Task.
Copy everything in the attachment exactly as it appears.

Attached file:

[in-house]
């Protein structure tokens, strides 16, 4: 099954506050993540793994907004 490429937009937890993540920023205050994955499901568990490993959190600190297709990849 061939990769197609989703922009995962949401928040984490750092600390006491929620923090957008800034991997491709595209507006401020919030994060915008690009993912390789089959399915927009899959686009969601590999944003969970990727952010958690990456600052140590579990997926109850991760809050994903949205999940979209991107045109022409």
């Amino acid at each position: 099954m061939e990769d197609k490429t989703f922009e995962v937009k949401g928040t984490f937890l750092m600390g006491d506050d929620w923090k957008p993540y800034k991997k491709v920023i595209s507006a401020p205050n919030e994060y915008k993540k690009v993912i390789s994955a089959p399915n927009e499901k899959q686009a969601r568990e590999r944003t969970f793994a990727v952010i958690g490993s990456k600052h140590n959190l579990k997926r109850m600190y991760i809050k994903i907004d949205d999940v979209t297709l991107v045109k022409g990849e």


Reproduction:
[in-house]
């Protein structure tokens, strides 16, 4: 099954506050993540793994907004 490429937009937890993540920023205050994955499901568990490993959190600190297709990849 061939990769197609989703922009995962949401928040984490750092600390006491929620923090957008800034991997491709595209507006401020919030994060915008690009993912390789089959399915927009899959686009969601590999944003969970990727952010958690990456600052140590579990997926109850991760809050994903949205999940979209991107045109022409």
């Amino acid at each position: 099954m061939e990769d197609k490429t989703f922009e995962v937009k949401g928040t984490f937890l750092m600390g006491d506050d929620w923090k957008p993540y800034k991997k491709v920023i595209s507006a401020p205050n919030e994060y915008k993540k690009v993912i390789s994955a089959p399915n927009e499901k899959q686009a969601r568990e590999r944003t969970f793994a990727v952010i958690g490993s990456k600052h140590n959190l579990k997926r109850m600190y991760i809050k994903i907004d949205d999940v979209t297709l991107v045109k022409g990849e």